A few days ago, I wrote about how neither of the top two quarterbacks in this year’s NFL draft, Cal’s Jared Goff and North Dakota State’s Carson Wentz, were franchise-caliber players, capable of transforming a franchise and leading it to multiple Super Bowls. In fact, most of the top scouting and ranking authorities ranked neither player among the top ten available in the draft that began this evening, eastern time. Well, public relations, team needs, and marketing led the new Los Angeles Rams and the moribund Philadelphia Eagles to make one-sided, misguided trades, to move up to the number one and number two draft positions in the first round, and lo and behold, the Rams selected Goff number one, followed by the Eagles selection of Wentz at number two.
This is a major gamble for both teams, especially for the Rams, who as I wrote, have given away the franchise in order to move up, and if Goff does not become a miracle worker,
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|they will be paying for their error for years to come, and they will have totally blown into shreds their good will and currently blind fan base that sees the team as able to do no wrong. Instead, they have done no right, and have, as time will show, failed miserably.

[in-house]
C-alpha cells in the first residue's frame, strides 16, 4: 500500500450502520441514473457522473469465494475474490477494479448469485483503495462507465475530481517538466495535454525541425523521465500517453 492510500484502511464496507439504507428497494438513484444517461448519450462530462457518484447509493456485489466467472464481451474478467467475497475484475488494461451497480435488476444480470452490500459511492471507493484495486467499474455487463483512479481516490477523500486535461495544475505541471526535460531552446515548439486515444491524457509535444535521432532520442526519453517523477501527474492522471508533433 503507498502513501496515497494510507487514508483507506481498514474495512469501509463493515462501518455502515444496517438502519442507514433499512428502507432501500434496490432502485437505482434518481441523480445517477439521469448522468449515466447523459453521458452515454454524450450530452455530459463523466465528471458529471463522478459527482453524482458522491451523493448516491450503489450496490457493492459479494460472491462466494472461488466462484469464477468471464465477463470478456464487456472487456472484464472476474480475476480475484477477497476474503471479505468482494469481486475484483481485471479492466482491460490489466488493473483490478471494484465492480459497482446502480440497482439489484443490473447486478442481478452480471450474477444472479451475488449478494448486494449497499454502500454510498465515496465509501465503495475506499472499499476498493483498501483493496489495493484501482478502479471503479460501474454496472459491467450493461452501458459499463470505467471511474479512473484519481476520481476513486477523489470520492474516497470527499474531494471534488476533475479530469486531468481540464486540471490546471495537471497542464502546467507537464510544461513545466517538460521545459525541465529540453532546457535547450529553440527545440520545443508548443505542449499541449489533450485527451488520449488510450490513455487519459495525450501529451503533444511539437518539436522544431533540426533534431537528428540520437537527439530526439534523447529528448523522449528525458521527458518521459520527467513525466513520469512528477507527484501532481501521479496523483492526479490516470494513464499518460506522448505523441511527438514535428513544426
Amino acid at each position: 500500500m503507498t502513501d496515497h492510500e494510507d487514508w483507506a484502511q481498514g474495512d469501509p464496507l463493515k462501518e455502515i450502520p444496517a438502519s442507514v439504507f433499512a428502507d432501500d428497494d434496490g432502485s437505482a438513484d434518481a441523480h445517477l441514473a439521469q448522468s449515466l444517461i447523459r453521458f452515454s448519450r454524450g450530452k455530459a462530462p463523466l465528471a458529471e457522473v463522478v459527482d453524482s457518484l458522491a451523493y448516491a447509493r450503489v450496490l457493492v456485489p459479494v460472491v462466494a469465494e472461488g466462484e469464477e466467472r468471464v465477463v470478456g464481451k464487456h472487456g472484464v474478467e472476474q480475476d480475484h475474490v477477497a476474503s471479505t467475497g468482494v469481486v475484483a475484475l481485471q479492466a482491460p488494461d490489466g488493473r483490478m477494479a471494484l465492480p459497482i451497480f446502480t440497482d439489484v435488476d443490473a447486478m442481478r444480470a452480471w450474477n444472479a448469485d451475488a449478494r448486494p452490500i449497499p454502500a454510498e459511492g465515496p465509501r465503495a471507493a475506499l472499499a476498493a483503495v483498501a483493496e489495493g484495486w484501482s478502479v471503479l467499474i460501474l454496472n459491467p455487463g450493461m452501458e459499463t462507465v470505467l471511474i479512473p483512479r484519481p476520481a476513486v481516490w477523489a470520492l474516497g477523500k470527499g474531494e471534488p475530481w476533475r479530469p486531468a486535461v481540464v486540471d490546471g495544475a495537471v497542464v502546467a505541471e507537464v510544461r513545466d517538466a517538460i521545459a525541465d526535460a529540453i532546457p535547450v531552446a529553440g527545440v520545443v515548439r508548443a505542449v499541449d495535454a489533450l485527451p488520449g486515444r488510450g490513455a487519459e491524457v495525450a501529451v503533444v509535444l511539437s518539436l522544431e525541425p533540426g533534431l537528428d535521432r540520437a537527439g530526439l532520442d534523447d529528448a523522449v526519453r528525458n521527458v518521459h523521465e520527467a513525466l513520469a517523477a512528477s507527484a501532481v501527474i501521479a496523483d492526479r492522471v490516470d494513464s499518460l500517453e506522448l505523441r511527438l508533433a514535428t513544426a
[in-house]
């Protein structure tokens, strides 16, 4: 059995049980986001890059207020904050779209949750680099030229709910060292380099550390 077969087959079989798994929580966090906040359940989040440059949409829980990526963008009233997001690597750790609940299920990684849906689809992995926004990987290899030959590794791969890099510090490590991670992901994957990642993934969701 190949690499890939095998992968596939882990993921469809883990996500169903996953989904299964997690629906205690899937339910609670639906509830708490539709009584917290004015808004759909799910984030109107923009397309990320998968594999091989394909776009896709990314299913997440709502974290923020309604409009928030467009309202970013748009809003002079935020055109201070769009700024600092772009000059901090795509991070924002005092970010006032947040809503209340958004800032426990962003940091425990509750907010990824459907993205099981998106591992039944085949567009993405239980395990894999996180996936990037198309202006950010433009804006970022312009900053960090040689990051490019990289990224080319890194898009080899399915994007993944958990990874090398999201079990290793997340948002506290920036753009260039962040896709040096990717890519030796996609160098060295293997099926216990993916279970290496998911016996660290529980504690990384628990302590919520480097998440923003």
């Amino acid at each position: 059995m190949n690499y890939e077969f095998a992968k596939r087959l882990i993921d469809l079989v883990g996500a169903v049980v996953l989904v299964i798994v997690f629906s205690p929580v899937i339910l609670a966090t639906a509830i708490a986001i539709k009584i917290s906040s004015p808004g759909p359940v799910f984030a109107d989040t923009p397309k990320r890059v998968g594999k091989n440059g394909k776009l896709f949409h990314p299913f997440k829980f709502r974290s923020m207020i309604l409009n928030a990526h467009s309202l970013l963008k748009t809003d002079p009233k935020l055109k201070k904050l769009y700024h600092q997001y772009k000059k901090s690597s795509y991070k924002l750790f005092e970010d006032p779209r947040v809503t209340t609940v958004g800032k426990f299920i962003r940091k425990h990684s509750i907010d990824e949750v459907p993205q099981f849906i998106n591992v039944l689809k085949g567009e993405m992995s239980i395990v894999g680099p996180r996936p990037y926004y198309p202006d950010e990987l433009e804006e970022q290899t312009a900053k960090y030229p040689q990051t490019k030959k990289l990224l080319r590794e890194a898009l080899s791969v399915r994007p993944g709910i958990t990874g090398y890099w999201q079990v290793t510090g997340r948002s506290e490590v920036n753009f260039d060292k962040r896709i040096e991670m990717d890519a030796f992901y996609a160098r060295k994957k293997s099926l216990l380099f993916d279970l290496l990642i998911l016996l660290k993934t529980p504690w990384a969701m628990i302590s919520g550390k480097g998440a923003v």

Oh, the team might become a good team in a couple of years, and Goff may be a longtime NFL starting quarterback, but a number one overall pick, worth all the Rams gave up for
Gabriel, the second overall pick in the 1962 NFL draft, played 16 NFL seasons, the first 11 for the old Los Angeles Rams. Over a streak of nine consecutive seasons, he started all but five games. He led the Rams to two, count them, two, playoff appearances, in 1967 and 1969, losing the first to Green Bay by a score of 28-7, and the second 23-20 to the Vikings. Yep, over a 16 year career, Gabriel never won a single playoff game.
Welcome. Jared Goff.